“In our mind, we were no different than U2, people who believed a similar thing and sang about their faith,” Sonnier says. “We weren’t telling anyone how to live. It was never like Stryper, throwing Bibles at the audience. We weren’t praying with fans backstage. Maybe people didn’t know what to make of us, or King’s X, musically, but everyone still wants to find a box to put you in. [Christianity] was an easy box for people to throw us in.”

In hindsight, Geffen—which never pushed the religion angle in its marketing efforts—might have missed an opportunity to carve out a distinctive identity for the band. But at least initially, the label saw Galactic Cowboys’ enigmatic sound as the better calling card; the theory was that they’d stand out because they sounded like little else on radio at the time. Gersh seemed to have regarded Nirvana similarly, although the well-documented story of the band suggests Geffen didn’t know quite what it had on its hands. That shifted quickly once critics raved to the label’s publicity department about the advance cassette and radio programmers put “Smells Like Teen Spirit” in heavy rotation. “No one cared about anything at radio except for Nirvana,” Babineau says.

For Galactic Cowboys, the timing was monumentally bad: Geffen released the Houston band’s self-titled debut on August 20, 1991. Seven days later, “Smells Like Teen Spirit” shipped to radio. Nevermind hit stores just a month after that. And, Galactic Cowboys say, the label quickly shifted its attention to the unlikely hitmakers from Seattle.

“We played our big record release show in Houston, at the Vatican,” says Doss. “When we walked into the hotel room party afterward, the label guys were playing Nevermind instead of our record. When we were touring, I walked through Haight-Ashbury, in San Francisco—everyone was in flannel shirts and grunging out.”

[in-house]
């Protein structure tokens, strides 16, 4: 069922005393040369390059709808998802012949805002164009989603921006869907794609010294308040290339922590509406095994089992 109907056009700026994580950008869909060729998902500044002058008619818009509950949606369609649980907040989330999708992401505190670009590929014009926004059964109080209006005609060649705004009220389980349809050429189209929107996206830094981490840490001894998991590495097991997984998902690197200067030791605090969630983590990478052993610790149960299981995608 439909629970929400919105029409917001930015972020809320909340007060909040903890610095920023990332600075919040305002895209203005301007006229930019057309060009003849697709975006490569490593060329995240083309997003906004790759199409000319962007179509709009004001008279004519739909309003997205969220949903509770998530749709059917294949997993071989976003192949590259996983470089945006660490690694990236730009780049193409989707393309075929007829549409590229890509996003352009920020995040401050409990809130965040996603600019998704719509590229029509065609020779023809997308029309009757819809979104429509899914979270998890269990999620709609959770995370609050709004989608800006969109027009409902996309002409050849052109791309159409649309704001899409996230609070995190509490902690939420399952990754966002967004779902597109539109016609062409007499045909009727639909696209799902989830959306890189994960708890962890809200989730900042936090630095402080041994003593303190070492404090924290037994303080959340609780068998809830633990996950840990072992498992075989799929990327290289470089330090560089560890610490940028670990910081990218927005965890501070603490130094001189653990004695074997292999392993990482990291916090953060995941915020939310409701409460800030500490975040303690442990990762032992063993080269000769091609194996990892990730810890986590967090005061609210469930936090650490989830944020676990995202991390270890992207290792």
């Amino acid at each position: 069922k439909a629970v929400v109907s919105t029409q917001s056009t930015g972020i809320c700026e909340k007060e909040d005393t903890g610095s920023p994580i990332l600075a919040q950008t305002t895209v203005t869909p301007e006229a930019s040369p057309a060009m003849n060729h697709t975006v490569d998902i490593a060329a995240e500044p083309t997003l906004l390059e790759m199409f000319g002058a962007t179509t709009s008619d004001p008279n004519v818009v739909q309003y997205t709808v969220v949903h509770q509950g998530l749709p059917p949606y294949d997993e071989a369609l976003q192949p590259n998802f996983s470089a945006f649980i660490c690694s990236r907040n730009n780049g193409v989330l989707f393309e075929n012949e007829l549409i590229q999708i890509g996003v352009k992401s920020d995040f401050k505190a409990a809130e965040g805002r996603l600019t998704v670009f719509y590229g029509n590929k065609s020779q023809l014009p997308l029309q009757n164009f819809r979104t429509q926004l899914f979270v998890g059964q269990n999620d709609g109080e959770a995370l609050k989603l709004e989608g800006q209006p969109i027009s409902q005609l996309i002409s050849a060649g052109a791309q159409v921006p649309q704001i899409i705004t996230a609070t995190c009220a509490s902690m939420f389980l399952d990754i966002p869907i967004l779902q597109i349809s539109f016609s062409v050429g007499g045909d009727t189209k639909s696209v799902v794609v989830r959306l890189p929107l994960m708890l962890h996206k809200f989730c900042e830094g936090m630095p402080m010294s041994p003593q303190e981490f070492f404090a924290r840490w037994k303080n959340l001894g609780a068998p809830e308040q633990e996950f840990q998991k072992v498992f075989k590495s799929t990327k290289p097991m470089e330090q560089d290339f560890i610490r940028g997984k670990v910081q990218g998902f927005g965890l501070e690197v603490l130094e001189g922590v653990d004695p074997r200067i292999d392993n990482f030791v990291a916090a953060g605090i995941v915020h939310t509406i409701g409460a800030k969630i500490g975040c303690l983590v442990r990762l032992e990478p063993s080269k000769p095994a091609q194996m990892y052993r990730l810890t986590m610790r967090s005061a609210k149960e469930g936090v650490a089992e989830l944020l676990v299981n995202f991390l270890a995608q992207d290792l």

Galactic Cowboys wouldn’t be the last band steamrolled by Nirvana, who managed to push Michael Jackson off the top of the album charts. But because they shared a label and were signed by the same executive, the band regards itself as Nirvana’s first real casualty. And indeed, once it became clear that Galactic Cowboys weren’t likely to find mainstream radio success, Geffen seemed content to let the band tough it out on the road. And tough it out they did: on one early tour with New Jersey thrash-metal legends Overkill, they were regularly pelted with nickels and quarters thrown by fans who’d come to see the headliner. (“Some nights we’d be lucky to make it through three songs,” Sonnier says.) Not long after their debut’s release, Babineau was pushed out of Geffen in the wake of a sexual harassment lawsuit. And by 1993, Gersh had exited for an executive gig at Capitol/Blue Note Records. Without their champions, the band says, their sophomore set—1993’s Space in Your Face—felt like a contract obligation. Early in the tour for that album, they got the news in an Orlando hotel lobby that Geffen had pulled tour support.